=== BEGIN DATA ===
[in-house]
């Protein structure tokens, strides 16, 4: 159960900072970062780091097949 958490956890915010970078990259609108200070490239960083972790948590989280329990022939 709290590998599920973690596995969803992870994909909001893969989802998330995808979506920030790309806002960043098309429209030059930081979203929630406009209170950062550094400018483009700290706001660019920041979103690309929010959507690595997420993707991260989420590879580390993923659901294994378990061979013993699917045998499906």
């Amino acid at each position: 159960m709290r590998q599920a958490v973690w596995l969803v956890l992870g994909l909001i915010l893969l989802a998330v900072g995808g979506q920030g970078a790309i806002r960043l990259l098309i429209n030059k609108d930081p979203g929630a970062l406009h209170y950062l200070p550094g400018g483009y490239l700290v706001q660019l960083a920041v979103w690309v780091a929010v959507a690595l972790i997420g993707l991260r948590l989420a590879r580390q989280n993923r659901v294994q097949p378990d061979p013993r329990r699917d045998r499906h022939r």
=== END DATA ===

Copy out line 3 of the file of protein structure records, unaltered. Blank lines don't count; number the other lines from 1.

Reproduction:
């Amino acid at each position: 159960m709290r590998q599920a958490v973690w596995l969803v956890l992870g994909l909001i915010l893969l989802a998330v900072g995808g979506q920030g970078a790309i806002r960043l990259l098309i429209n030059k609108d930081p979203g929630a970062l406009h209170y950062l200070p550094g400018g483009y490239l700290v706001q660019l960083a920041v979103w690309v780091a929010v959507a690595l972790i997420g993707l991260r948590l989420a590879r580390q989280n993923r659901v294994q097949p378990d061979p013993r329990r699917d045998r499906h022939r």